The cooperation between the NC Symphony and Peace College in the Jewel Edgerton Williams Chamber Music Series has had two important outcomes: It has brought us a series of excellent – often fascinating – concerts and it has given members of the NCS a venue for chamber music and solo performances.

Last night, in a concert that stretched from the relatively new to the obscure and finally to the most popular, was no exception. The program opened with cellist Elizabeth Beilman and clarinetist Jimmy Gilmore performing Squaring the Circle, a work by composer J. Mark Scearce, a familiar name in the Triangle since his years as Composer-in-Residence at NCSU. The programming was fortuitous, since the work was composed in 1991 in response to the first Gulf War and with inspiration from “.the big, colorful Frank Stella Raqqa II at the N.C. Museum of Art, itself inspired by Iraqi art.” According to the composer , the music is based on an Iraqi mode, which required Beilman to retune her cello to A-flat, D-flat, F and C. In the first movement, with the cello providing a four-note drone accompaniment on open strings, the clarinet performed a mournful arabesque that definitely sounded middle-eastern.

The second movement explained the title – as did Gilmore in amusing but crucial oral program notes. In the center of the score was a “magic square,” the numbers from 1 to 16 arranged in a square divided into 16 smaller squares so that the sum of each horizontal and vertical line, as well as of the two diagonals, adds up to 34. Surrounding the square were sixteen numbered fragments of music to be played in the sequence of the four numbers in one of the trajectory of small squares, chosen at the performers’ discretion. It was up to the performers to choose which five or six of the 20 possible sequences they decided to play. Scearce also wrote percussive elements into the score so that Beilman beat a syncopated rhythm on the body of the cello with the fingers of both hands, while Gilmore “bell-popped” the bottom of the clarinet with the flat of his hand to accompany the cello in a bridge melody between the four-fragment melodies. It was a clever arrangement and would have delighted any medieval numerologist. The music was tonal, pleasant and technically challenging. Beilman and Gilmore were clearly familiar with the work and enjoyed playing it.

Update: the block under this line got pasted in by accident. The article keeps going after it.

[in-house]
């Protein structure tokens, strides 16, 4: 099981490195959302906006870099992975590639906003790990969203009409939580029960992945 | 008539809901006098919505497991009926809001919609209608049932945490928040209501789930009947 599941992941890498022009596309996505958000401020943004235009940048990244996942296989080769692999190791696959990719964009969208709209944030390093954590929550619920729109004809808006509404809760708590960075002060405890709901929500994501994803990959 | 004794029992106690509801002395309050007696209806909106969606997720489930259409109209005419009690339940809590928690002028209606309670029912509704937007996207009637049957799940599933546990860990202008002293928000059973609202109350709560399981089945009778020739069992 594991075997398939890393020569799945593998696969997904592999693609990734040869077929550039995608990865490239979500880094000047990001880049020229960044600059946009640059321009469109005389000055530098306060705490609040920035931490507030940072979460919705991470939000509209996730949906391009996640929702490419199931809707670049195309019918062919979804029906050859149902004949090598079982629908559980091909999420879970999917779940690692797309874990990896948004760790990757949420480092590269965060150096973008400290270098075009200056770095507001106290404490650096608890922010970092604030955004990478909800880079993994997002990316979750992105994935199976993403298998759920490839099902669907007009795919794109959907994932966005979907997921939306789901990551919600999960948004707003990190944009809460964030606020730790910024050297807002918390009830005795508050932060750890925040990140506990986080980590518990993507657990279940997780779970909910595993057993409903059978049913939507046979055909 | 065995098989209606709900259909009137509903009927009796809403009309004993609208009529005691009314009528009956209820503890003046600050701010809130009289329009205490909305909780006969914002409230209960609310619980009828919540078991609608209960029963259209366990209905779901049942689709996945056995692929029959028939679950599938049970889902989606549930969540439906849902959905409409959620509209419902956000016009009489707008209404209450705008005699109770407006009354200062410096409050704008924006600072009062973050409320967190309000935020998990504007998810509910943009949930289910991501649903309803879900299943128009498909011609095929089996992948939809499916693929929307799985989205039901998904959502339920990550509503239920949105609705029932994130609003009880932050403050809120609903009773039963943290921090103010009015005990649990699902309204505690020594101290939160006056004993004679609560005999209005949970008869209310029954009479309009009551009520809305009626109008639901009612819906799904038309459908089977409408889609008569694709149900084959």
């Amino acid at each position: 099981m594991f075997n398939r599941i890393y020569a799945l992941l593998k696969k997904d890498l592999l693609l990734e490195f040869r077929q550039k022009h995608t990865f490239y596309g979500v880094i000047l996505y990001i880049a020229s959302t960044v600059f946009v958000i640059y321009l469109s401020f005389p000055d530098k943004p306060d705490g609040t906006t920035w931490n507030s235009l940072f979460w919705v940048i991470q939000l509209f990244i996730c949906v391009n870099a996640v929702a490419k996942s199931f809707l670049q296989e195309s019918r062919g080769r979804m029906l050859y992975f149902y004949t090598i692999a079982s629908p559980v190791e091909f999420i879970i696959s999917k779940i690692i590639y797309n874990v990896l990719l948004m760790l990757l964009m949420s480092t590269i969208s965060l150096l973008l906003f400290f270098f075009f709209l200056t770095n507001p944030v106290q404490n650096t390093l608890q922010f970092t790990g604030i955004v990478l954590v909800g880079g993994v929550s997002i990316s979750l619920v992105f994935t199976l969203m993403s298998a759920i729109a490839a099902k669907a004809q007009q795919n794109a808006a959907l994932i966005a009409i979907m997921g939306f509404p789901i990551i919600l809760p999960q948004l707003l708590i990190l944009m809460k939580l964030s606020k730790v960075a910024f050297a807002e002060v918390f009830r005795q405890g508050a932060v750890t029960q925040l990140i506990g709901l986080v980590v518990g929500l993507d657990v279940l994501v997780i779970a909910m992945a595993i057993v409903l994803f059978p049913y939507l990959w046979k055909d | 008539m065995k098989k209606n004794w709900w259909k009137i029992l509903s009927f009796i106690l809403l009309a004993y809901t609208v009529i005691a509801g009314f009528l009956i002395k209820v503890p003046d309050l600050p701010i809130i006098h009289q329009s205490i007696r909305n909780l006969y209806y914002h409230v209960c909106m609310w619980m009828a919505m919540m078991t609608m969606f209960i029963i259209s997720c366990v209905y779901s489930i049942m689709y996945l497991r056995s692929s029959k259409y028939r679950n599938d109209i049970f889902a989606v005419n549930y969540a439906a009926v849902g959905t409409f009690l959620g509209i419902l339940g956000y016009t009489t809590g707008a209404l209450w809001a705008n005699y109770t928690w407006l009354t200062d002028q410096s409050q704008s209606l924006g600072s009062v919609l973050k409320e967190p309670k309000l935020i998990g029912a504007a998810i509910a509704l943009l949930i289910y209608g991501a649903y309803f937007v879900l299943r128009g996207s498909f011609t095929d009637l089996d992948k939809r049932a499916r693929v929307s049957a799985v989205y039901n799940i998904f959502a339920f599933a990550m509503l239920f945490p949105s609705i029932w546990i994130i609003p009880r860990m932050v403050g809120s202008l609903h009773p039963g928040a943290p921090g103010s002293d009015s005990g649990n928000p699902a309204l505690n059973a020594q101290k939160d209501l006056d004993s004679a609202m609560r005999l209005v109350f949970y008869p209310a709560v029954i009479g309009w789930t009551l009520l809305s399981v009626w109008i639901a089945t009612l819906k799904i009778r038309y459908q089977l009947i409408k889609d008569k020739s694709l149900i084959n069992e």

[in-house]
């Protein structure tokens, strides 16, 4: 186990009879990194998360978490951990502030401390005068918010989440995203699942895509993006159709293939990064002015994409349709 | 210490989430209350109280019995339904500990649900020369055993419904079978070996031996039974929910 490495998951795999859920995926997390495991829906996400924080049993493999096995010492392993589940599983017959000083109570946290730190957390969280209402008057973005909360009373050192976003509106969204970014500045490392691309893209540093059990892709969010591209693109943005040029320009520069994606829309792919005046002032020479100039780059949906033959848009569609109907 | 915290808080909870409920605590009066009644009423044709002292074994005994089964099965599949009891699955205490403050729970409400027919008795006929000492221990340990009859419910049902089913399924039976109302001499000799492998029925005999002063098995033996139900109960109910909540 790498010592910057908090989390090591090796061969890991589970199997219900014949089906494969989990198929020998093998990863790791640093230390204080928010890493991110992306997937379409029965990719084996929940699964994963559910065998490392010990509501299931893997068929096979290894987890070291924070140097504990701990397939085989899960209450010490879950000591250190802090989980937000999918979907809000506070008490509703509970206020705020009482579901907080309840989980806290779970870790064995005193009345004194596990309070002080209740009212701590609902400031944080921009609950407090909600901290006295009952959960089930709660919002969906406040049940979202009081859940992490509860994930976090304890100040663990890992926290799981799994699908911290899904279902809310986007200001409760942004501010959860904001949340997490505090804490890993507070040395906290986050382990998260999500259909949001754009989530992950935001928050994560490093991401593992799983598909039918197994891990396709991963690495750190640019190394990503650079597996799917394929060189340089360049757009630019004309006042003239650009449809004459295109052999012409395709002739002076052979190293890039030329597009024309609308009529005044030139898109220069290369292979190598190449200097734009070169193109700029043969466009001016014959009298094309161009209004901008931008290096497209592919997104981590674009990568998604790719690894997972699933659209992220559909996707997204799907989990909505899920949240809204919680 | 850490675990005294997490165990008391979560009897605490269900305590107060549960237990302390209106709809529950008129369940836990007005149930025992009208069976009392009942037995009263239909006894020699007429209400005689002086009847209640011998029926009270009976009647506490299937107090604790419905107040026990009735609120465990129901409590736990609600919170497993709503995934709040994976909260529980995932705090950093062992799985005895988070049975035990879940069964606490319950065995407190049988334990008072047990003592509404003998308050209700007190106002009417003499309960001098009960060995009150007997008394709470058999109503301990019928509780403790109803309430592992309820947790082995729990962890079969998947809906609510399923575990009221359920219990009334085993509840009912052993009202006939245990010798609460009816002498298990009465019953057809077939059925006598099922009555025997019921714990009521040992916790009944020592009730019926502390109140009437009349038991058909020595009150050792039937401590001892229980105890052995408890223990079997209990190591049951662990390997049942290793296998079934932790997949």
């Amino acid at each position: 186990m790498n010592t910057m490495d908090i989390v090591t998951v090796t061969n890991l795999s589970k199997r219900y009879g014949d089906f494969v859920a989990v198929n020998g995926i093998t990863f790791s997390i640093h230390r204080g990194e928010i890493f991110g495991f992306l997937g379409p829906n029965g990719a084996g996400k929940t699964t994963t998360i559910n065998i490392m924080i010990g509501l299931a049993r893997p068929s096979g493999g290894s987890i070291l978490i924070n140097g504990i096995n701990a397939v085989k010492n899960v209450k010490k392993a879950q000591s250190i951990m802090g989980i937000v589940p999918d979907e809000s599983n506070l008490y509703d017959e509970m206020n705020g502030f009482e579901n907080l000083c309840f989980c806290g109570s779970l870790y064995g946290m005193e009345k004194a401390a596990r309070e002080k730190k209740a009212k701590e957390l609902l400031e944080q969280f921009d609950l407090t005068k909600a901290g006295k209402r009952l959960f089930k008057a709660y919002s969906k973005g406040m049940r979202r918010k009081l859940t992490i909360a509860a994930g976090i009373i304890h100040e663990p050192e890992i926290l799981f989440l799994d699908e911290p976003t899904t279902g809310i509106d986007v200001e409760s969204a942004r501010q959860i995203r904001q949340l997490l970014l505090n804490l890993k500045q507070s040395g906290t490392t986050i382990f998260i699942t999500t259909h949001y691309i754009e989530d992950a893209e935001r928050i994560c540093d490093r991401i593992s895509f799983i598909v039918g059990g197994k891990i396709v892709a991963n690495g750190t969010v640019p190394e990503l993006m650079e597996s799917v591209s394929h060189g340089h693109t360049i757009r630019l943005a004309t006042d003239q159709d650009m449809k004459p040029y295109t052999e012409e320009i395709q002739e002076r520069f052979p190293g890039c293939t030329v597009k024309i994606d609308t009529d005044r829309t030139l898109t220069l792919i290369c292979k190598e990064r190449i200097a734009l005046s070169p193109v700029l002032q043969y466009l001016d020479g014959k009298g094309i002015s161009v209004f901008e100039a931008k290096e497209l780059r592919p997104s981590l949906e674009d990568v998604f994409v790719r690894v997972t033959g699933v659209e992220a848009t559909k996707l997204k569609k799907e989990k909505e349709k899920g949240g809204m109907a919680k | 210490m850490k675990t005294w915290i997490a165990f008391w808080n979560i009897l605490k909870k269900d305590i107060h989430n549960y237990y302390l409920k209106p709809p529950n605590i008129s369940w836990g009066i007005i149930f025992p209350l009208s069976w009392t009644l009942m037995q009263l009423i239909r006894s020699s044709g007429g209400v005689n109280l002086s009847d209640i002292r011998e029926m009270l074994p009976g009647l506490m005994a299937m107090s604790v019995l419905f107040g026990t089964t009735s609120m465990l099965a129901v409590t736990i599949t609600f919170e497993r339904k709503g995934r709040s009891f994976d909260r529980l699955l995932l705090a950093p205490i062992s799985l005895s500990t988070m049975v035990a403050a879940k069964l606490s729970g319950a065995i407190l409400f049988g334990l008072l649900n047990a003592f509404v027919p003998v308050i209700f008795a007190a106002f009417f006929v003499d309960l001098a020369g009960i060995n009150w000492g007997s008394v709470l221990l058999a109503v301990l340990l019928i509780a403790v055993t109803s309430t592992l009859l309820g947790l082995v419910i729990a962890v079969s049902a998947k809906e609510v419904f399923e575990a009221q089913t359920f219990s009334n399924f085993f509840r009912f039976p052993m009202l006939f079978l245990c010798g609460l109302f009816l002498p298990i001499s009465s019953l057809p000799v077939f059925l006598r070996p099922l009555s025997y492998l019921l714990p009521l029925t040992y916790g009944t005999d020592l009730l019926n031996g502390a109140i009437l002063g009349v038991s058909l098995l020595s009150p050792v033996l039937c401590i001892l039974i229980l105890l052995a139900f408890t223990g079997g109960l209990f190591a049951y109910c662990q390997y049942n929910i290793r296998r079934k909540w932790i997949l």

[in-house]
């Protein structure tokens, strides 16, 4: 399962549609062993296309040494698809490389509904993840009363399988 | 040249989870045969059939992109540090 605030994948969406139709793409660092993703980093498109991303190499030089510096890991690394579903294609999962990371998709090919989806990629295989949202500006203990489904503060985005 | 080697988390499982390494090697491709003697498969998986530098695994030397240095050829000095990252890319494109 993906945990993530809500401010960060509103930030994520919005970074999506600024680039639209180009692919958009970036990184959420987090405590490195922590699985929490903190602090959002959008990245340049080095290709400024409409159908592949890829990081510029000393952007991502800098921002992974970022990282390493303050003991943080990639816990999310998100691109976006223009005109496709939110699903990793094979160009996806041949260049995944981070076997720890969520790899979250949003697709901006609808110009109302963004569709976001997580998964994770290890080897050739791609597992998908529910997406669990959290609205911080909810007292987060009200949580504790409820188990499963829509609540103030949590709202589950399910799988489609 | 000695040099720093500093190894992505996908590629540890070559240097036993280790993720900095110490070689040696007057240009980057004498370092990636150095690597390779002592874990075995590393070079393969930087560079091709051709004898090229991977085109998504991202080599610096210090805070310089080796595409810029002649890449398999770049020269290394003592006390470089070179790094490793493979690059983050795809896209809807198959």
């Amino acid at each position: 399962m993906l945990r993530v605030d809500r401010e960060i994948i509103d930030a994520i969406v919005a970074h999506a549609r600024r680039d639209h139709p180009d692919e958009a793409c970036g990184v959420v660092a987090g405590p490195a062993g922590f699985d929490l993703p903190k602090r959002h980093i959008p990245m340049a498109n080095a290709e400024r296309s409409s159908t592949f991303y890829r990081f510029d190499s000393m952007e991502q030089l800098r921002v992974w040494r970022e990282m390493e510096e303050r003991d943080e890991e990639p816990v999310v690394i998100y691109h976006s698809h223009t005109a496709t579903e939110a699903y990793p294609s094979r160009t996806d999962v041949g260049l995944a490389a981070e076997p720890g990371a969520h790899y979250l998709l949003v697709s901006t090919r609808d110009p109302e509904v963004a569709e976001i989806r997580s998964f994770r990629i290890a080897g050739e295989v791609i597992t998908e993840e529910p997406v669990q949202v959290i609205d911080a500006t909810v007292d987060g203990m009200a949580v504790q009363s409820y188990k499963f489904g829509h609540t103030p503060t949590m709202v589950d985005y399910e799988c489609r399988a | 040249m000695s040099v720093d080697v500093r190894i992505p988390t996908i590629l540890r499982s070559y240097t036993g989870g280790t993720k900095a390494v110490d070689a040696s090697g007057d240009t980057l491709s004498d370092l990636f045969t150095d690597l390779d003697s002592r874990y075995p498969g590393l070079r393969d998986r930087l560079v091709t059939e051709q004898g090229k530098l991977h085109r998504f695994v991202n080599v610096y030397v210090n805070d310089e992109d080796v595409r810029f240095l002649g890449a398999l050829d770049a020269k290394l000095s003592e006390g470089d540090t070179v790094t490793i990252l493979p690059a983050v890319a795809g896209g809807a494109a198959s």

The Armenian composer Aram Khachaturian is known in the West mainly through his ballets Gayane and Spartacus with their orientalism. One of the jobs of Soviet composers in the 1930s and 40s was to “create” classical music with the ethnic music of the USSR’s many minorities. Khachaturian’s Trio for Clarinet (or viola), Violin and Piano of 1932 is an attempt to create an Armenian classical style but it frequently reverts to the pseudo orientalism of Rimsky-Korsakov and his contemporaries. The music, especially of the first movement, is Hungarian café music gone east, and Gilmore, with pianist Milton Laufer of the Peace College faculty and violinist Brian Reagin, were at times a little too formal and stiff for such loose music.

To end the program, Laufer, Reagin and Beilman were joined by violinist Rebekah Binford and violist David Marschall in Robert Schumann’s Piano Quintet in E-flat, Op.44. It was a spirited performance, but the sustained forte in their interpretation of the first movement was too much for the small hall. And in the second movement, In modo d’una marcia, the viola – when carrying the theme – did not emphasize the march beat enough, making the music languid, rather than solemn. But overall the enthusiasm of the players was infectious and generated an exciting performance.